US still waiting for Hong Kong to catch up on copyright law as 10-year stalemate continues
US Deputy Consul General in Hong Kong says intellectual property law must be updated for city to thrive
The controversial copyright bill will be shelved if it is not passed by next Friday, commerce minister Greg So Kam-leung warned yesterday in an ultimatum for pan-democrat lawmakers to stop their filibustering.
If the bill – which sceptical internet users and pan-democrats see as a threat to freedom of expression – is shelved, it will be the second time in four years that the government has failed to get a copyright bill through the Legislative Council after a decade of discussion on the issue. Debate on the bill has been adjourned five times since December.
So said he was not bowing to pressure from pan-democrats and internet users. He said that there was still time for all lawmakers to scrutinise the bill and approve it in the Legco meeting scheduled to start on March 2.
“If it cannot be approved next week, that’s the end of it,” he said.
“We are not kneeling down, we are just taking the big picture into account, as there are more than 20 bills in the backlog and we have spent, or wasted, much time on the bill, so enough is enough.”
The government sees the bill as necessary to align Hong Kong with global standards of intellectual property protection. But critics have dubbed it “Internet Article 23”, a reference to the Basic Law provision on national security legislation.
So’s announcement came a day after pan-democrat lawmaker Cyd Ho Sau-lan told him in person that internet users have agreed to a concession on the “fair use” exemption in response to business worries expressed by copyright owners, Ho said.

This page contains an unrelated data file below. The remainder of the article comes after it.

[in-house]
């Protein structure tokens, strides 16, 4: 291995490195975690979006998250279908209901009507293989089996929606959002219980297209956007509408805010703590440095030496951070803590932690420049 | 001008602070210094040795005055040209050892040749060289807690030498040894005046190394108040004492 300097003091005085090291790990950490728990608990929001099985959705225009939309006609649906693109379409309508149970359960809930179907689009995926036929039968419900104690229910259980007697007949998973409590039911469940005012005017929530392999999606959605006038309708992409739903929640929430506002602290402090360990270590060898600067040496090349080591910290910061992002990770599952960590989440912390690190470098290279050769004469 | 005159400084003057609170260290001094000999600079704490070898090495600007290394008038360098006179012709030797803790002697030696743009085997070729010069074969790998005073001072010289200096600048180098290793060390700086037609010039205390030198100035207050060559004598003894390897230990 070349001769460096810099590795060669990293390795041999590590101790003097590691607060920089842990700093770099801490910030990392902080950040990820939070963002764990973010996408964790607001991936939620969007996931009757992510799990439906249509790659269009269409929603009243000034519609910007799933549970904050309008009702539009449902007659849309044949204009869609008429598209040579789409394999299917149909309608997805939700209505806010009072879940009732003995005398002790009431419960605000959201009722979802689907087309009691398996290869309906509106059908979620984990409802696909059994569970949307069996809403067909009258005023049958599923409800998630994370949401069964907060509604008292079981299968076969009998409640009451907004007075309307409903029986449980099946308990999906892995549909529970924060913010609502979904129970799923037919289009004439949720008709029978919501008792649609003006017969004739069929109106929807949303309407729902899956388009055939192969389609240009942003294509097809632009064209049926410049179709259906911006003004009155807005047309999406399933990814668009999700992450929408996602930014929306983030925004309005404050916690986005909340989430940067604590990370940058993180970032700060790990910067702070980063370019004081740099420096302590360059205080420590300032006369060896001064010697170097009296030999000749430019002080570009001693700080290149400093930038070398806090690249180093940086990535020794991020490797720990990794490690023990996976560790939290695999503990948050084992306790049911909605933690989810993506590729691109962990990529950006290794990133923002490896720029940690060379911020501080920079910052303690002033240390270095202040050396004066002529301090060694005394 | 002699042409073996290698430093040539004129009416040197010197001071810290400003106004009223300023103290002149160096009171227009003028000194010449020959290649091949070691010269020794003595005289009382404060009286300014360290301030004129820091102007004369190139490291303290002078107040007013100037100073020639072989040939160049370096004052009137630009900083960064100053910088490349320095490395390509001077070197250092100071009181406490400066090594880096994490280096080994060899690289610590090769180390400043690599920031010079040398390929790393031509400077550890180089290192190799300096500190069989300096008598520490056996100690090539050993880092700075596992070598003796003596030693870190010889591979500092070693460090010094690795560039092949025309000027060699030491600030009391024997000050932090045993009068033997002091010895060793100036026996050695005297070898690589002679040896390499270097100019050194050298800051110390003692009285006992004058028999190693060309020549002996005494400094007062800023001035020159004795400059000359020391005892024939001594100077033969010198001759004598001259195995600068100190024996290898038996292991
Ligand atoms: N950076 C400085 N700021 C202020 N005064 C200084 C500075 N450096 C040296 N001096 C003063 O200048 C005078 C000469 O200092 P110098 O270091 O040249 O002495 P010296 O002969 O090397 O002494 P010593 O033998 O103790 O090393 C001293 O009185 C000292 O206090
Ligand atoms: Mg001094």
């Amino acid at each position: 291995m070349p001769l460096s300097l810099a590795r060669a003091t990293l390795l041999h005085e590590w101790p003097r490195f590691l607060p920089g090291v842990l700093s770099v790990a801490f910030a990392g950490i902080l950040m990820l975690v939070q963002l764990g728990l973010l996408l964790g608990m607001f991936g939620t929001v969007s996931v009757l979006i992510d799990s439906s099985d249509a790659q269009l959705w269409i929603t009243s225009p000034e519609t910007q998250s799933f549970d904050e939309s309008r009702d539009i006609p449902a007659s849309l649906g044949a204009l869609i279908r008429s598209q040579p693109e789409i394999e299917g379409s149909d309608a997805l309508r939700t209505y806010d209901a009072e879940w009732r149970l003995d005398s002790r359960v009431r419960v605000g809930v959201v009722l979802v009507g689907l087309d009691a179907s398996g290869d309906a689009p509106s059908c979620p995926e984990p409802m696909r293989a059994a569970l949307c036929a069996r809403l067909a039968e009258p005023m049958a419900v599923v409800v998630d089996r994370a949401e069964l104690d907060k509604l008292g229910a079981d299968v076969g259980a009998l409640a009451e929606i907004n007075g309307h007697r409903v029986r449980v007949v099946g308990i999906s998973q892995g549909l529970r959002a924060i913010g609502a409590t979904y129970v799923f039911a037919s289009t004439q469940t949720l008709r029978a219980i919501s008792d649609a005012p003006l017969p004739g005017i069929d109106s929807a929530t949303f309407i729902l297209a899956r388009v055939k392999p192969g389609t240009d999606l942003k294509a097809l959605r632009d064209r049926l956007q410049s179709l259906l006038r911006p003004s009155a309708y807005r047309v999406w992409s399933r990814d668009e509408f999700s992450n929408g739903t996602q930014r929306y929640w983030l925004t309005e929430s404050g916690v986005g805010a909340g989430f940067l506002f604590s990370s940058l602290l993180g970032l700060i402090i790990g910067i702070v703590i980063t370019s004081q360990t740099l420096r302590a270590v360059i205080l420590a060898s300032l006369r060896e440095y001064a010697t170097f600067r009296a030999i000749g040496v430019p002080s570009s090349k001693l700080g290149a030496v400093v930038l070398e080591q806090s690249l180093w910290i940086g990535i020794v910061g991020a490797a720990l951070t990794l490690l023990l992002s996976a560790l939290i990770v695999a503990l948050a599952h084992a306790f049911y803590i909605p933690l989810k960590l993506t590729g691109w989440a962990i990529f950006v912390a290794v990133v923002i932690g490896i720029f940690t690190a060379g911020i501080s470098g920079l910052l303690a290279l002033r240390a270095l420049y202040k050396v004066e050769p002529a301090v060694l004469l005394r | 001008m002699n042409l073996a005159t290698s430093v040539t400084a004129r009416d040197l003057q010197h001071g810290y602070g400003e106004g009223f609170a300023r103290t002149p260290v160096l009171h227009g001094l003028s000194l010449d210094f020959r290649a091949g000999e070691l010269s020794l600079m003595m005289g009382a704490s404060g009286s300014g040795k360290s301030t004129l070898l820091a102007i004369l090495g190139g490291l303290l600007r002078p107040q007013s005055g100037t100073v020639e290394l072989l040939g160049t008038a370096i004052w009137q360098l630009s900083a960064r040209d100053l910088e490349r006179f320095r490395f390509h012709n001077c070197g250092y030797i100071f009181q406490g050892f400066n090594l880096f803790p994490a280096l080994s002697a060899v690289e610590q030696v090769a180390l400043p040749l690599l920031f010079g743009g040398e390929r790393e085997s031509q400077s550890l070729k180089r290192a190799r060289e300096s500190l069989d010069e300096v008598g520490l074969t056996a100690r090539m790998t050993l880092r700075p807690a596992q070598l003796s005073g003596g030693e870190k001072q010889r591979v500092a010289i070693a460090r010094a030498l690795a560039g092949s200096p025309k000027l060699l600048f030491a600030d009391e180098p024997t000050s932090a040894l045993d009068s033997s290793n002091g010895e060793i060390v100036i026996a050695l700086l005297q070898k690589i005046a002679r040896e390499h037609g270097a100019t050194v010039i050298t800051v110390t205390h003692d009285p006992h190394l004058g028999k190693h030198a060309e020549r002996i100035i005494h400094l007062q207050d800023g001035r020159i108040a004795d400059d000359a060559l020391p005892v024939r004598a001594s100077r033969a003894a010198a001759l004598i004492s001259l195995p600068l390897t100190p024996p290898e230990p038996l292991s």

Unfazed by the warning, the pan-democrats joined internet user groups in describing So’s decision as “pitiful”, and radical lawmaker “Long Hair” Leung Kwok-hung pledged to continue the filibustering.
Copyright Alliance spokesman Peter Lam Yuk-wah, who represents copyright owners, said while they were “stunned” by the government’s decision, they agreed that the pan-democrats should let the bill go through.
Keyboard Alliance, a concern group formed by internet users, expressed disappointment that So had not proposed a better solution to protect the public.
Chinese University political scientist Ivan Choy Chi-keung described the reversal as “unusual”, and questioned if the government was pressured by Beijing to “restore social harmony”.
So insisted that it was the pan-democrats who should consider the consequences for economic development as the city’s creative industry and internet users’ interests would be jeopardised without updated legislation. Without an updated law, foreign investors could be discouraged from doing business in Hong Kong, he added.
Tom Cooney, US Deputy Consul General in Hong Kong, reiterated the importance of Hong Kong beefing up protection of intellectual property, as its current law dates back to the 1990s.
“It is important for Hong Kong’s stability and to keep innovating in future,” he said.
“It would help not only the US business but also Hong Kong’s creative industry. Hong Kong is an outstanding place to do business for America ... a world-class business infrastructure deserves an updated world-class intellectual protection on copyrights.”
The American Chamber of Commerce said it was disappointed that the government was “forced to take this position”, and “the blame lies squarely with those legislators who have participated in filibustering tactics and have perpetuated misinformation about the bill”.
Additional reporting by Owen Fung
>Harry’s view A14
>another one bites the dust C3